A third inmate of this little pool excited my curiosity and interest more than either of the others. During the warm summer nights several large eels were constantly disporting among the soft mud, particularly after rain. Each had its corner of the pond, and they seldom invaded the other's territories. They were five in number; two rather larger than the others, one of them a yellowish green, the other a dark brown ; indeed they were all of different hues, and the shade of their colour was my first distinguishing mark. This leads me to suppose that fish do not always take their colour from that of the water, or from the quality of the bottom. I know it is often the case, especially with trout, and I have seen fish caught on a mossy soil, nearly black, while those taken on a clear golden sand were bright yellow, though in the same loch. But to return to my friends, the eels. It was nothing

to see several of them peeping out of separate retreat in their own premises. The head of one perhaps from behind a decayed leaf, the whole body of another laid alongside a piece of stick, which it so nearly resembled as to be scarcely distinguishable. Indeed it required some practice to perceive them at all, and I have been nearly a minute before discovering one, though several were in sight. Having some curiosity to find out whether any more eels would get into this place should the original occupants be taken away, I, by means of a hook and strong gut-line, at different times pulled out the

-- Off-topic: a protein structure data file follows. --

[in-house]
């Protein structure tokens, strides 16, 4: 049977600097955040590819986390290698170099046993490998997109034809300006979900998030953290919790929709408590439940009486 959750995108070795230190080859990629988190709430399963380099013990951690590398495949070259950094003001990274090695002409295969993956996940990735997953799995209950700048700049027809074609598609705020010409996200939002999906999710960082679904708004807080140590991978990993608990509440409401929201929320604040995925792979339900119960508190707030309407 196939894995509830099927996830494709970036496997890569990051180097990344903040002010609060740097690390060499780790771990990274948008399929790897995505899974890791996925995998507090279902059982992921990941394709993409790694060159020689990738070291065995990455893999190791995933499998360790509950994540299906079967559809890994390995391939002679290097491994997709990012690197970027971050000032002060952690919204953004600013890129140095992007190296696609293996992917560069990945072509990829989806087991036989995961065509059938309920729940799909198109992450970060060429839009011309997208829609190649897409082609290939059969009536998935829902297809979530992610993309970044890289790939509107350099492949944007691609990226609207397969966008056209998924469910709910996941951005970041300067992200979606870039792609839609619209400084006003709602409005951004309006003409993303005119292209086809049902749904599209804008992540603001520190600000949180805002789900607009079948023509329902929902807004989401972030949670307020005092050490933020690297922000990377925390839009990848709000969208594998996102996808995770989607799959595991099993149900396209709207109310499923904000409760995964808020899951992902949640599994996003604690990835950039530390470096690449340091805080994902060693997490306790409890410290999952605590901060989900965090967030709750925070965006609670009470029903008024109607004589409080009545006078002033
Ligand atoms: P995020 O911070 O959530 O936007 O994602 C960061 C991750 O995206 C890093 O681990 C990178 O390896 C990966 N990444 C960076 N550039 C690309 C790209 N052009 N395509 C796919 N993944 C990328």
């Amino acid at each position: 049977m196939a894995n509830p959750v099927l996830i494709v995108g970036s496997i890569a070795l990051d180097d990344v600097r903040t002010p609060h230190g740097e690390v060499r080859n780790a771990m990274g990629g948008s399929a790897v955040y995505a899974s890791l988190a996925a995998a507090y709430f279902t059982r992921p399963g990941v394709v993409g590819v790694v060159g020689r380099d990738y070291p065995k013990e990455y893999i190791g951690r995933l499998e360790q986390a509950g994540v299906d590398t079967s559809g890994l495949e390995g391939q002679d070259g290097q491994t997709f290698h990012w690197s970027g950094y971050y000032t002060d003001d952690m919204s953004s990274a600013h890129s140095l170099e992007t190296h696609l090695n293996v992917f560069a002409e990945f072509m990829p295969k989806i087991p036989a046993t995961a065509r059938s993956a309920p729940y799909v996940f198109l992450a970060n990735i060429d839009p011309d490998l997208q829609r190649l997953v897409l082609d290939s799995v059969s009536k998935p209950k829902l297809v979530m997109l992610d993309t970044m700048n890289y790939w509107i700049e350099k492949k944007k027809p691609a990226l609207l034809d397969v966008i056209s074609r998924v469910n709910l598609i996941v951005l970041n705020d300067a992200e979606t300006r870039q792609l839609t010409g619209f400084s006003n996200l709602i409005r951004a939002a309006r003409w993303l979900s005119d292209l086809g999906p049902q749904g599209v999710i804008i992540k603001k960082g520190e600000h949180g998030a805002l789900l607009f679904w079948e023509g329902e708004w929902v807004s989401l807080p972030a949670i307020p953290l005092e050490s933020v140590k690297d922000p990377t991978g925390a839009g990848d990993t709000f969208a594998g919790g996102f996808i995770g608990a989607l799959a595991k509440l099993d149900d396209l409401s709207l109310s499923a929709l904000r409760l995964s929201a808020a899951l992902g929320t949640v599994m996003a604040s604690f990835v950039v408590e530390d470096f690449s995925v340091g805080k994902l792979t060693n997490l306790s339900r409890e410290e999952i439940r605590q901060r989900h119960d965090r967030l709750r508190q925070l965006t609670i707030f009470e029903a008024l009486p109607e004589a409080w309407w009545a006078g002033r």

whole five. They took the bait readily, but it was rather difficult to hook them, as they held it for some time across their mouth without swallowing, after the manner of pike. I observed that these eels were more shy than those I had taken in lochs and rivers, but in excellent condition. They were never replaced, however, during the time that I had opportunity of watching. The trout remained unmolested, and seemed also to thrive.

During sultry weather, the eels often rested the lower part of their bodies on the mud, and raised their noses to the top of the water; when in this position they had a very serpent-like appearance, and might have been easily mistaken for snakes. I never saw this done by eels before, but, if noticed in the like attitude by a LochLomond sage, it might, perhaps, account for one of the three wonders ascribed to that water, viz.: Fish without fins, waves without wind, and a floating island.